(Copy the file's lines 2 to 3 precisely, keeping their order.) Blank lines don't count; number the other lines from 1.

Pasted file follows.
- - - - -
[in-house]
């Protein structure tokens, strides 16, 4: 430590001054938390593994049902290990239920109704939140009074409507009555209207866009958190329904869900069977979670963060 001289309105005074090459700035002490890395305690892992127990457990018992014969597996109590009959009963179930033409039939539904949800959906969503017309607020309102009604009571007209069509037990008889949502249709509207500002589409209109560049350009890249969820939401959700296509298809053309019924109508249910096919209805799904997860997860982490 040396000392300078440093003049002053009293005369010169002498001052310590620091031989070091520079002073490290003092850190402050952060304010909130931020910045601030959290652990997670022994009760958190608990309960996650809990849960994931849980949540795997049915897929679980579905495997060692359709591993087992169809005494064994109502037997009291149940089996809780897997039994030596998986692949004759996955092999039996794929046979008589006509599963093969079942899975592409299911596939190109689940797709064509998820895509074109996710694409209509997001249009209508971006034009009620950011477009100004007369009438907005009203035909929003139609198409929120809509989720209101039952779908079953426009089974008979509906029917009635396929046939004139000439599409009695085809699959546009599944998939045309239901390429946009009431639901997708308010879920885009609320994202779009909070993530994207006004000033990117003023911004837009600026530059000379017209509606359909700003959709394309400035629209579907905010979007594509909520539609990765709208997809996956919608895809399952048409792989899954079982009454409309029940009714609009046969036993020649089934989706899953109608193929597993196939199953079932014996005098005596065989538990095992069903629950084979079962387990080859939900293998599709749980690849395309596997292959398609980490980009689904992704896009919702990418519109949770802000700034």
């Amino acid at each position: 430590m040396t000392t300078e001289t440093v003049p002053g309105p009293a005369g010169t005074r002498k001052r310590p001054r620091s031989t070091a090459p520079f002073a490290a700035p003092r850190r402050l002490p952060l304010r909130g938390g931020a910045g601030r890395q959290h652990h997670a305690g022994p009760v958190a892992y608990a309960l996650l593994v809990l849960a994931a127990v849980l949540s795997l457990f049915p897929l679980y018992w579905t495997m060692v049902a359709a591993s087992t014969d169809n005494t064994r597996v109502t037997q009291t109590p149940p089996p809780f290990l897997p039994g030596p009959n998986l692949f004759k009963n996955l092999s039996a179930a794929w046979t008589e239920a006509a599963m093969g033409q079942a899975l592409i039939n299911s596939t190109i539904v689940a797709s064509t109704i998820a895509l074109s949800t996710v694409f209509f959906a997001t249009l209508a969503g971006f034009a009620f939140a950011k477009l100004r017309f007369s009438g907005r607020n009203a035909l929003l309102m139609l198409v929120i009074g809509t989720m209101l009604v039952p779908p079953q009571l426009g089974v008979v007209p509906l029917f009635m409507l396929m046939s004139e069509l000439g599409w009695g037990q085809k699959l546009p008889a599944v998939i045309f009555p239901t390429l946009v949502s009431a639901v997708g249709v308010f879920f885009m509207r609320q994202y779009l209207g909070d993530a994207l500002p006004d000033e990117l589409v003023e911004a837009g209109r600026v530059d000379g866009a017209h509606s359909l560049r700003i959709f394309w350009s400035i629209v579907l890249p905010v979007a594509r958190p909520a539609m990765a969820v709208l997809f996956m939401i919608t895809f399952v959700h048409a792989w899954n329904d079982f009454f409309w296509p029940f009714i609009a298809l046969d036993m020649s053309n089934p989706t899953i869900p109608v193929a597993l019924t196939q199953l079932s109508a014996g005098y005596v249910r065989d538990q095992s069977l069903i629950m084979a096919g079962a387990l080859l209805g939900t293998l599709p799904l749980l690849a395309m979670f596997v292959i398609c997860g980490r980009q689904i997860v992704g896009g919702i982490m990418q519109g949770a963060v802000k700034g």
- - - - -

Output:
């Protein structure tokens, strides 16, 4: 430590001054938390593994049902290990239920109704939140009074409507009555209207866009958190329904869900069977979670963060 001289309105005074090459700035002490890395305690892992127990457990018992014969597996109590009959009963179930033409039939539904949800959906969503017309607020309102009604009571007209069509037990008889949502249709509207500002589409209109560049350009890249969820939401959700296509298809053309019924109508249910096919209805799904997860997860982490 040396000392300078440093003049002053009293005369010169002498001052310590620091031989070091520079002073490290003092850190402050952060304010909130931020910045601030959290652990997670022994009760958190608990309960996650809990849960994931849980949540795997049915897929679980579905495997060692359709591993087992169809005494064994109502037997009291149940089996809780897997039994030596998986692949004759996955092999039996794929046979008589006509599963093969079942899975592409299911596939190109689940797709064509998820895509074109996710694409209509997001249009209508971006034009009620950011477009100004007369009438907005009203035909929003139609198409929120809509989720209101039952779908079953426009089974008979509906029917009635396929046939004139000439599409009695085809699959546009599944998939045309239901390429946009009431639901997708308010879920885009609320994202779009909070993530994207006004000033990117003023911004837009600026530059000379017209509606359909700003959709394309400035629209579907905010979007594509909520539609990765709208997809996956919608895809399952048409792989899954079982009454409309029940009714609009046969036993020649089934989706899953109608193929597993196939199953079932014996005098005596065989538990095992069903629950084979079962387990080859939900293998599709749980690849395309596997292959398609980490980009689904992704896009919702990418519109949770802000700034």
């Amino acid at each position: 430590m040396t000392t300078e001289t440093v003049p002053g309105p009293a005369g010169t005074r002498k001052r310590p001054r620091s031989t070091a090459p520079f002073a490290a700035p003092r850190r402050l002490p952060l304010r909130g938390g931020a910045g601030r890395q959290h652990h997670a305690g022994p009760v958190a892992y608990a309960l996650l593994v809990l849960a994931a127990v849980l949540s795997l457990f049915p897929l679980y018992w579905t495997m060692v049902a359709a591993s087992t014969d169809n005494t064994r597996v109502t037997q009291t109590p149940p089996p809780f290990l897997p039994g030596p009959n998986l692949f004759k009963n996955l092999s039996a179930a794929w046979t008589e239920a006509a599963m093969g033409q079942a899975l592409i039939n299911s596939t190109i539904v689940a797709s064509t109704i998820a895509l074109s949800t996710v694409f209509f959906a997001t249009l209508a969503g971006f034009a009620f939140a950011k477009l100004r017309f007369s009438g907005r607020n009203a035909l929003l309102m139609l198409v929120i009074g809509t989720m209101l009604v039952p779908p079953q009571l426009g089974v008979v007209p509906l029917f009635m409507l396929m046939s004139e069509l000439g599409w009695g037990q085809k699959l546009p008889a599944v998939i045309f009555p239901t390429l946009v949502s009431a639901v997708g249709v308010f879920f885009m509207r609320q994202y779009l209207g909070d993530a994207l500002p006004d000033e990117l589409v003023e911004a837009g209109r600026v530059d000379g866009a017209h509606s359909l560049r700003i959709f394309w350009s400035i629209v579907l890249p905010v979007a594509r958190p909520a539609m990765a969820v709208l997809f996956m939401i919608t895809f399952v959700h048409a792989w899954n329904d079982f009454f409309w296509p029940f009714i609009a298809l046969d036993m020649s053309n089934p989706t899953i869900p109608v193929a597993l019924t196939q199953l079932s109508a014996g005098y005596v249910r065989d538990q095992s069977l069903i629950m084979a096919g079962a387990l080859l209805g939900t293998l599709p799904l749980l690849a395309m979670f596997v292959i398609c997860g980490r980009q689904i997860v992704g896009g919702i982490m990418q519109g949770a963060v802000k700034g």